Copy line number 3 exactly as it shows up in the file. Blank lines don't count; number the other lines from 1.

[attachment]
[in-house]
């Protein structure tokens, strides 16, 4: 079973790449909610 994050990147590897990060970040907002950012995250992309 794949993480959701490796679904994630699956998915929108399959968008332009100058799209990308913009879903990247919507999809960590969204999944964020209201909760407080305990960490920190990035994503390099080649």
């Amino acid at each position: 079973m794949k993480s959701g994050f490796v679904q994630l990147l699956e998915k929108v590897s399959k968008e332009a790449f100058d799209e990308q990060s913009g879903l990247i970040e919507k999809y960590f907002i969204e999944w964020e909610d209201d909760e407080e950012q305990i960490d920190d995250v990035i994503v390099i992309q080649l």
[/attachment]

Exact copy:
């Amino acid at each position: 079973m794949k993480s959701g994050f490796v679904q994630l990147l699956e998915k929108v590897s399959k968008e332009a790449f100058d799209e990308q990060s913009g879903l990247i970040e919507k999809y960590f907002i969204e999944w964020e909610d209201d909760e407080e950012q305990i960490d920190d995250v990035i994503v390099i992309q080649l």